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Curious spatial seismic discrepancy at Lancashire fracking site

Micro earthquakes produced by high pressure fracking at Preston New Road do not follow the expected distributional pattern. At first sight all looks to be business like. Cuadrilla’s hydro-fracking, at the end of 2018, generated a tight swarm of over 38,000 micro earthquakes at depths below 2km. Furthermore, the energy released neatly followed the anticipated geophysical pattern of the Gutenberg-Richter relationship.

So where is the problem? Careful examination reveals that at the far end of the well (at its western extreme) the quakes are mapped1 as occurring 150m too deep (Fig. 1, left-hand side at 335800m east). Most of the fractures produced nearer to the main borehole are, in contrast, typically 100m shallower than hoped for (see Fig. 1 at 336500m east). Moreover most of the fractures map at 150m further north than expected (Fig. 2). Ideally the swarm should be a single, diffuse grouping in the rock volume surrounding the treatment well. Such a pattern exposes the largest possible drainage area to the well bore. That is it enables efficient gas flow. A small number of quakes are also seen to lie in isolated clusters, possibility along pre-existing weaknesses (e.g. at coordinates 336500 & -2600 in Fig 1).  In sum the fractures off to one side, at an unusual depth, or in isolated, outlying clusters are all undesirable.

How might the curiously mislocated arrangement of quakes of Figs 1 and 2 have arisen?

  • One explanation could be incorrect geolocation. Quakes are physically pinpointed by monitoring the sound waves they generate. A model of how sound velocity changes with depth is applied when mathematically locating each individual rupture. An incorrect, or oversimplified, velocity model could have caused the mislocation.
  • Alternatively the geology could be more complex than originally mapped. For instance a previously unsuspected westerly-dipping, brittle horizon could have been encountered. Or Cuadrilla’s optimal landing zone, for their horizontal well, may have encountered anomalously brittle and ductile layers.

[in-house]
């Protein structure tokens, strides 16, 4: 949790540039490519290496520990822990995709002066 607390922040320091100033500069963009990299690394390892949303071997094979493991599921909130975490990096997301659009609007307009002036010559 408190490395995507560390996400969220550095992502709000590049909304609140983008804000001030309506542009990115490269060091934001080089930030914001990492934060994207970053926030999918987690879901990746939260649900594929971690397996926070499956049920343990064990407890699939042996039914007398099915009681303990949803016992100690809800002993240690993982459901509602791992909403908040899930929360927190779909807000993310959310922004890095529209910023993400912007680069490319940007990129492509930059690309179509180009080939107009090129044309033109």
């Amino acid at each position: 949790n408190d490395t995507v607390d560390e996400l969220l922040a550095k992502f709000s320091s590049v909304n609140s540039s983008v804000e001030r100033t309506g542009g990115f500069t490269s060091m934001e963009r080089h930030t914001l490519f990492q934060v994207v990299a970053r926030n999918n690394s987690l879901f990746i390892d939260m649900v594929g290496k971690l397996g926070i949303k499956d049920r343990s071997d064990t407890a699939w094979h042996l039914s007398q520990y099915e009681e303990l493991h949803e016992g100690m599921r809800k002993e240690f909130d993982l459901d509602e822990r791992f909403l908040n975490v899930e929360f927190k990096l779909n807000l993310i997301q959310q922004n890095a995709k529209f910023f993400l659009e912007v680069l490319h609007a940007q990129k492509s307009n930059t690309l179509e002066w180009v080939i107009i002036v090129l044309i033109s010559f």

• A third explanation could involve the local stress field. The deep geology at Preston New Road might be structurally more complicated than foreseen. Significant stress variations, perhaps associated with the numerous deep faults in the vicinity, could have induced skewed fracking. By, for example, focusing the energy sideways due to pressure transmission along the faults. Asymmetric growth of fractures around the treatment well (e.g. northward offset in Fig.2) can also be explained by a pore pressure gradient. If UK stress fields turn out to be spatially more variable than normally encountered then UK shale plays, which already face more geological, environmental and geotechnical difficulties than their US counterparts, begin to look commercially very unattractive.

In brief, Cuadrilla (19 June 2019) claim the Bowland shales at Preston New Road have “good reservoir and completion properties”. However they have yet to comment on their misplaced quakes. It will be interesting to see if they can produce a satisfactory explanation, especially if similarly curious locations are produced during the forthcoming second phase of high volume hydrofracking at Preston New Road.

Figs 1 and 2. Locations of quakes projected onto E-W vertical-section and plan-view. Solid line shows trace of well.

1Microseismic event location. Because of the extremely small size of the micro-earthquakes produced by hydraulic fracturing an extensive geophone array is required. The set-up used by Cuadrilla appears to have been well thought out, with a good network of surface sites coupled with the nearby deep geophone string. A similar arrangement, deployed by PGNiG in a northern Poland shale play, located events to within a few tens of meters. To correctly interpret microseismicity it is vital to understand location accuracy. It would be helpful if Cuadrilla could provide information about the shape and size of their confidence ellipses. Specifically, a comparison of estimated uncertainty with the difference between perforation shot location and true position would neatly clarify the magnitude of the location errors.

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